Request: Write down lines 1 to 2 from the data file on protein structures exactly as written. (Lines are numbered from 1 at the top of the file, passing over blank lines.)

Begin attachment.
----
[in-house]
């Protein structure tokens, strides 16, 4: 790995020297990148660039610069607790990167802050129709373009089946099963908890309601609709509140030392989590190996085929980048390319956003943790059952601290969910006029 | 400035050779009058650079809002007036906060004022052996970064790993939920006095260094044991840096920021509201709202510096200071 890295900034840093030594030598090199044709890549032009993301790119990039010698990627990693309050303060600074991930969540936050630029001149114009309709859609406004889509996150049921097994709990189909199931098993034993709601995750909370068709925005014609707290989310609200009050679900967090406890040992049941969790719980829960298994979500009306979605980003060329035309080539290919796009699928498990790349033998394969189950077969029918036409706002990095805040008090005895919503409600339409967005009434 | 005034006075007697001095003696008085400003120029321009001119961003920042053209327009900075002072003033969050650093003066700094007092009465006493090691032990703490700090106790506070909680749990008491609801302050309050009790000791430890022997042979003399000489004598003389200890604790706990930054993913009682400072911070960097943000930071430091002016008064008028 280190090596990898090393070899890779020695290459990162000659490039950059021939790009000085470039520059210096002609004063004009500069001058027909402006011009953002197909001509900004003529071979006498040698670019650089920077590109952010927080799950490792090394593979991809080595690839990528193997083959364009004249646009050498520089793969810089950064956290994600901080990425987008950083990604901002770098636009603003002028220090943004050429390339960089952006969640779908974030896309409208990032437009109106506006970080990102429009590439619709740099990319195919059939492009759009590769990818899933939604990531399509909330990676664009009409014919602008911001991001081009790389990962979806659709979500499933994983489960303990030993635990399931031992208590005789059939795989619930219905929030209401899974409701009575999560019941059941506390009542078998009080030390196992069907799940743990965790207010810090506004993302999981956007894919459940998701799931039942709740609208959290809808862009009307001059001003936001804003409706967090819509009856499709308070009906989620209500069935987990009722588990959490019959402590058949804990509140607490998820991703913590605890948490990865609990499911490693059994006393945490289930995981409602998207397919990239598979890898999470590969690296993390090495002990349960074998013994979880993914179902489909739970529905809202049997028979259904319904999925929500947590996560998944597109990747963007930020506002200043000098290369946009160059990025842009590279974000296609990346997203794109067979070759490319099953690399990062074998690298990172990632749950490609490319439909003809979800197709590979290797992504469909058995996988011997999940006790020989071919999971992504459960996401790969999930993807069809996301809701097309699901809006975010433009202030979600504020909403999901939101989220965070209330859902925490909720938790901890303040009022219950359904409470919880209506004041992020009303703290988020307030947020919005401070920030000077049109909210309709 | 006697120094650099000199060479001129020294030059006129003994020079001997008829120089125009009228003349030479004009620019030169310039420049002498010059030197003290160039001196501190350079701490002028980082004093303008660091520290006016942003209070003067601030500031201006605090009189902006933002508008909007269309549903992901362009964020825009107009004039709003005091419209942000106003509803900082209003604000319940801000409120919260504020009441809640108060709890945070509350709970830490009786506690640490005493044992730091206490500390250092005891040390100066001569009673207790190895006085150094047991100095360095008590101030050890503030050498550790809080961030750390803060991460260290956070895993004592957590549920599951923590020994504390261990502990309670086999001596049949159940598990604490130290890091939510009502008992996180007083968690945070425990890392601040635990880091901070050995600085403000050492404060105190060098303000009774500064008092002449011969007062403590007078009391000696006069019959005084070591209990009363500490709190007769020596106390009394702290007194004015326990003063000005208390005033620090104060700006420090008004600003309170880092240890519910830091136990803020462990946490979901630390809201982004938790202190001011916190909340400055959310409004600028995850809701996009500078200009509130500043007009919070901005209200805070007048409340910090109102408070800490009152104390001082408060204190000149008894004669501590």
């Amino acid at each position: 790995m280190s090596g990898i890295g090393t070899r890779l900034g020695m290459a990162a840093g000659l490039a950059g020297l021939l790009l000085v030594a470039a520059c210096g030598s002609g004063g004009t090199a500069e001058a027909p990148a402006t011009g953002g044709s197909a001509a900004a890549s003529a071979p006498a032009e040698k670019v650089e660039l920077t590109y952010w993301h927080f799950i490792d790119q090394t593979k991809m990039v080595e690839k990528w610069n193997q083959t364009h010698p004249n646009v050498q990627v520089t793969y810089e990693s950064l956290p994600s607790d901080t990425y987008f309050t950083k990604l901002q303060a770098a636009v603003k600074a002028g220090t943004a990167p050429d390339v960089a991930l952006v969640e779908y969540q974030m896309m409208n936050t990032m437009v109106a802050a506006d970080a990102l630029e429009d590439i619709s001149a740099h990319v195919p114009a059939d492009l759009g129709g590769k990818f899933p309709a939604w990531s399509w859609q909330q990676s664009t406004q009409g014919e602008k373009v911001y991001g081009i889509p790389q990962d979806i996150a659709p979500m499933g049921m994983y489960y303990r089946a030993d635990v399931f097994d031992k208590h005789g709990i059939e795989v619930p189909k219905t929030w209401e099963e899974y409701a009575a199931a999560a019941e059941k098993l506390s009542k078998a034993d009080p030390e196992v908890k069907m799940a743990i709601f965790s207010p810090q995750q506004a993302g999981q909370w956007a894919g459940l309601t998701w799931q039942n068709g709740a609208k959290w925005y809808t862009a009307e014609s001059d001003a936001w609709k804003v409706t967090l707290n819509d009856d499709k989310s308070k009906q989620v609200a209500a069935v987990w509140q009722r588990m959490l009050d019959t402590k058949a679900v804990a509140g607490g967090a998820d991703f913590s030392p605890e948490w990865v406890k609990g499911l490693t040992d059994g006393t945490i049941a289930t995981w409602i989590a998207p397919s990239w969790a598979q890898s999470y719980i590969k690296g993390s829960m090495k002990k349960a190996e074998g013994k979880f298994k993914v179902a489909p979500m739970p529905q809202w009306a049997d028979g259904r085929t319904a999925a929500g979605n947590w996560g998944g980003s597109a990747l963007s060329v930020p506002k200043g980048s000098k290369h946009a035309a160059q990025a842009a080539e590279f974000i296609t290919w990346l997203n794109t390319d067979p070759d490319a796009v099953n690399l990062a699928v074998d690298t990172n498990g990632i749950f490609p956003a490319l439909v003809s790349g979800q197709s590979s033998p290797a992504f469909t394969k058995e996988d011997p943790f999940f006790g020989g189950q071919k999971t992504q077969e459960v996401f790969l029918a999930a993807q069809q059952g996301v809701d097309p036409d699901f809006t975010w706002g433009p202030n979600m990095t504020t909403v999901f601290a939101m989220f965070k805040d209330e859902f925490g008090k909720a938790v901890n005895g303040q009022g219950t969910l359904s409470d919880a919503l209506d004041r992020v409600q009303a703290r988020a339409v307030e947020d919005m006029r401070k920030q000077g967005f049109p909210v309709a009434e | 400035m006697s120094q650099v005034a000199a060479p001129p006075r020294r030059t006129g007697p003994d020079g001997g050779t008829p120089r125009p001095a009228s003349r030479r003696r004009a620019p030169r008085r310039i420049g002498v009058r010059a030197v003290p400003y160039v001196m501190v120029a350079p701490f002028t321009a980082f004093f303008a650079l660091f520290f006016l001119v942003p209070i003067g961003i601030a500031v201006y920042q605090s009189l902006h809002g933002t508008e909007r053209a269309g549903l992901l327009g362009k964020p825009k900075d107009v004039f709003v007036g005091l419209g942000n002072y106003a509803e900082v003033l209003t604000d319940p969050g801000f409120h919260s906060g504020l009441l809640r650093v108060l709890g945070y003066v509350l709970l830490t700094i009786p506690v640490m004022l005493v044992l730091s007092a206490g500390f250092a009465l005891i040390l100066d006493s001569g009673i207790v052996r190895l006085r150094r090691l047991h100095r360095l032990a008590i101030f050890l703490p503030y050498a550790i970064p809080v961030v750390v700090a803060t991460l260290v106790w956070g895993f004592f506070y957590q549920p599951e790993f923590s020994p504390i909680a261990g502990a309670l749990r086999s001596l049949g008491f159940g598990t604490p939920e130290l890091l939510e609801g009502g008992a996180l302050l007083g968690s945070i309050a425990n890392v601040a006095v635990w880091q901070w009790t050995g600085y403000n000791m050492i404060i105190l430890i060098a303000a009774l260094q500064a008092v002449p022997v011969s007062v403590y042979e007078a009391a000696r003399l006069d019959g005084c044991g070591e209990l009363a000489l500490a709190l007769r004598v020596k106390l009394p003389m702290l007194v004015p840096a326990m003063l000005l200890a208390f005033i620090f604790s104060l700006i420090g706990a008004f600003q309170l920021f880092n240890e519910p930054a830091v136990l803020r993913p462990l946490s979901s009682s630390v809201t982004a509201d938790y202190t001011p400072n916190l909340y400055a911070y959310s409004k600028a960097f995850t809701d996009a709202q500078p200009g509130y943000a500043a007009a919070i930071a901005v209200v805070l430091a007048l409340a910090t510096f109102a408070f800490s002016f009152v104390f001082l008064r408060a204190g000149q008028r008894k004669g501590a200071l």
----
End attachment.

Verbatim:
[in-house]
């Protein structure tokens, strides 16, 4: 790995020297990148660039610069607790990167802050129709373009089946099963908890309601609709509140030392989590190996085929980048390319956003943790059952601290969910006029 | 400035050779009058650079809002007036906060004022052996970064790993939920006095260094044991840096920021509201709202510096200071 890295900034840093030594030598090199044709890549032009993301790119990039010698990627990693309050303060600074991930969540936050630029001149114009309709859609406004889509996150049921097994709990189909199931098993034993709601995750909370068709925005014609707290989310609200009050679900967090406890040992049941969790719980829960298994979500009306979605980003060329035309080539290919796009699928498990790349033998394969189950077969029918036409706002990095805040008090005895919503409600339409967005009434 | 005034006075007697001095003696008085400003120029321009001119961003920042053209327009900075002072003033969050650093003066700094007092009465006493090691032990703490700090106790506070909680749990008491609801302050309050009790000791430890022997042979003399000489004598003389200890604790706990930054993913009682400072911070960097943000930071430091002016008064008028 280190090596990898090393070899890779020695290459990162000659490039950059021939790009000085470039520059210096002609004063004009500069001058027909402006011009953002197909001509900004003529071979006498040698670019650089920077590109952010927080799950490792090394593979991809080595690839990528193997083959364009004249646009050498520089793969810089950064956290994600901080990425987008950083990604901002770098636009603003002028220090943004050429390339960089952006969640779908974030896309409208990032437009109106506006970080990102429009590439619709740099990319195919059939492009759009590769990818899933939604990531399509909330990676664009009409014919602008911001991001081009790389990962979806659709979500499933994983489960303990030993635990399931031992208590005789059939795989619930219905929030209401899974409701009575999560019941059941506390009542078998009080030390196992069907799940743990965790207010810090506004993302999981956007894919459940998701799931039942709740609208959290809808862009009307001059001003936001804003409706967090819509009856499709308070009906989620209500069935987990009722588990959490019959402590058949804990509140607490998820991703913590605890948490990865609990499911490693059994006393945490289930995981409602998207397919990239598979890898999470590969690296993390090495002990349960074998013994979880993914179902489909739970529905809202049997028979259904319904999925929500947590996560998944597109990747963007930020506002200043000098290369946009160059990025842009590279974000296609990346997203794109067979070759490319099953690399990062074998690298990172990632749950490609490319439909003809979800197709590979290797992504469909058995996988011997999940006790020989071919999971992504459960996401790969999930993807069809996301809701097309699901809006975010433009202030979600504020909403999901939101989220965070209330859902925490909720938790901890303040009022219950359904409470919880209506004041992020009303703290988020307030947020919005401070920030000077049109909210309709 | 006697120094650099000199060479001129020294030059006129003994020079001997008829120089125009009228003349030479004009620019030169310039420049002498010059030197003290160039001196501190350079701490002028980082004093303008660091520290006016942003209070003067601030500031201006605090009189902006933002508008909007269309549903992901362009964020825009107009004039709003005091419209942000106003509803900082209003604000319940801000409120919260504020009441809640108060709890945070509350709970830490009786506690640490005493044992730091206490500390250092005891040390100066001569009673207790190895006085150094047991100095360095008590101030050890503030050498550790809080961030750390803060991460260290956070895993004592957590549920599951923590020994504390261990502990309670086999001596049949159940598990604490130290890091939510009502008992996180007083968690945070425990890392601040635990880091901070050995600085403000050492404060105190060098303000009774500064008092002449011969007062403590007078009391000696006069019959005084070591209990009363500490709190007769020596106390009394702290007194004015326990003063000005208390005033620090104060700006420090008004600003309170880092240890519910830091136990803020462990946490979901630390809201982004938790202190001011916190909340400055959310409004600028995850809701996009500078200009509130500043007009919070901005209200805070007048409340910090109102408070800490009152104390001082408060204190000149008894004669501590």